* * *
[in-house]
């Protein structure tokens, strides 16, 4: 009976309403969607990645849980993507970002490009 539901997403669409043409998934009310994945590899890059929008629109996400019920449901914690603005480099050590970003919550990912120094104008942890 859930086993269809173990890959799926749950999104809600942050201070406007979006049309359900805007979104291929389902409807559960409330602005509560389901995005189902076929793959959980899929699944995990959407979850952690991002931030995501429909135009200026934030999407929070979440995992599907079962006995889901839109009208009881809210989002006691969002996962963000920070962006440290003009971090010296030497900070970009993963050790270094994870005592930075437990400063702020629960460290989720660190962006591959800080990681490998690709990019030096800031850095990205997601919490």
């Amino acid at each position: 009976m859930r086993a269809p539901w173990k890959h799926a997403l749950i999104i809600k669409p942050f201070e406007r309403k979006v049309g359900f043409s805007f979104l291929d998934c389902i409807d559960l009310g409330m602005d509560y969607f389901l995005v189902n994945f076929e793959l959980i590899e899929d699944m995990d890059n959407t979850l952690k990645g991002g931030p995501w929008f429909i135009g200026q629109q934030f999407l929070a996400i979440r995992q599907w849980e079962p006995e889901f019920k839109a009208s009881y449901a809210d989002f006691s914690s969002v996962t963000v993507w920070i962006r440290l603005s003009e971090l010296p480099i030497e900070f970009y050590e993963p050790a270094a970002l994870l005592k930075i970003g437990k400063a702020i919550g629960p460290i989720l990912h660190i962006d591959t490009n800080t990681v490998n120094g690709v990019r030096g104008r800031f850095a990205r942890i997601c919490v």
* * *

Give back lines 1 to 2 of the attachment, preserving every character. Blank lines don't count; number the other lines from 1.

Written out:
[in-house]
């Protein structure tokens, strides 16, 4: 009976309403969607990645849980993507970002490009 539901997403669409043409998934009310994945590899890059929008629109996400019920449901914690603005480099050590970003919550990912120094104008942890 859930086993269809173990890959799926749950999104809600942050201070406007979006049309359900805007979104291929389902409807559960409330602005509560389901995005189902076929793959959980899929699944995990959407979850952690991002931030995501429909135009200026934030999407929070979440995992599907079962006995889901839109009208009881809210989002006691969002996962963000920070962006440290003009971090010296030497900070970009993963050790270094994870005592930075437990400063702020629960460290989720660190962006591959800080990681490998690709990019030096800031850095990205997601919490």